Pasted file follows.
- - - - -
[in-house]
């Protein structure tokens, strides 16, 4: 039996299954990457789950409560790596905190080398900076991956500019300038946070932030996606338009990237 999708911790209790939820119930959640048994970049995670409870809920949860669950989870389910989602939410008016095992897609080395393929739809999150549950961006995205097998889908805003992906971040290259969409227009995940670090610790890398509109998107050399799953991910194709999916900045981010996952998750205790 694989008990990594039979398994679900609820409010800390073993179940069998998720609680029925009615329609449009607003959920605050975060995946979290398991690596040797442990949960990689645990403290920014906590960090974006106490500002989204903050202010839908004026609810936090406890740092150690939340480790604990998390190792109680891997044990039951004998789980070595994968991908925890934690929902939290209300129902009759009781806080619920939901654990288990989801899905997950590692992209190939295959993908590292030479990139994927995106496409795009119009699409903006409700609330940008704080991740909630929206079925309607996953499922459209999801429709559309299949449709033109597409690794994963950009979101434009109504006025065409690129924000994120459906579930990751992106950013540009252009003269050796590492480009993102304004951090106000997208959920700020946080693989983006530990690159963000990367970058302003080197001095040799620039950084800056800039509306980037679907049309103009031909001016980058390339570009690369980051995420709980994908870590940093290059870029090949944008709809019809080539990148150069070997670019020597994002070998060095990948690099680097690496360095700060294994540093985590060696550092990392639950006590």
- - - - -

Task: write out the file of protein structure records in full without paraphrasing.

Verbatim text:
[in-house]
């Protein structure tokens, strides 16, 4: 039996299954990457789950409560790596905190080398900076991956500019300038946070932030996606338009990237 999708911790209790939820119930959640048994970049995670409870809920949860669950989870389910989602939410008016095992897609080395393929739809999150549950961006995205097998889908805003992906971040290259969409227009995940670090610790890398509109998107050399799953991910194709999916900045981010996952998750205790 694989008990990594039979398994679900609820409010800390073993179940069998998720609680029925009615329609449009607003959920605050975060995946979290398991690596040797442990949960990689645990403290920014906590960090974006106490500002989204903050202010839908004026609810936090406890740092150690939340480790604990998390190792109680891997044990039951004998789980070595994968991908925890934690929902939290209300129902009759009781806080619920939901654990288990989801899905997950590692992209190939295959993908590292030479990139994927995106496409795009119009699409903006409700609330940008704080991740909630929206079925309607996953499922459209999801429709559309299949449709033109597409690794994963950009979101434009109504006025065409690129924000994120459906579930990751992106950013540009252009003269050796590492480009993102304004951090106000997208959920700020946080693989983006530990690159963000990367970058302003080197001095040799620039950084800056800039509306980037679907049309103009031909001016980058390339570009690369980051995420709980994908870590940093290059870029090949944008709809019809080539990148150069070997670019020597994002070998060095990948690099680097690496360095700060294994540093985590060696550092990392639950006590």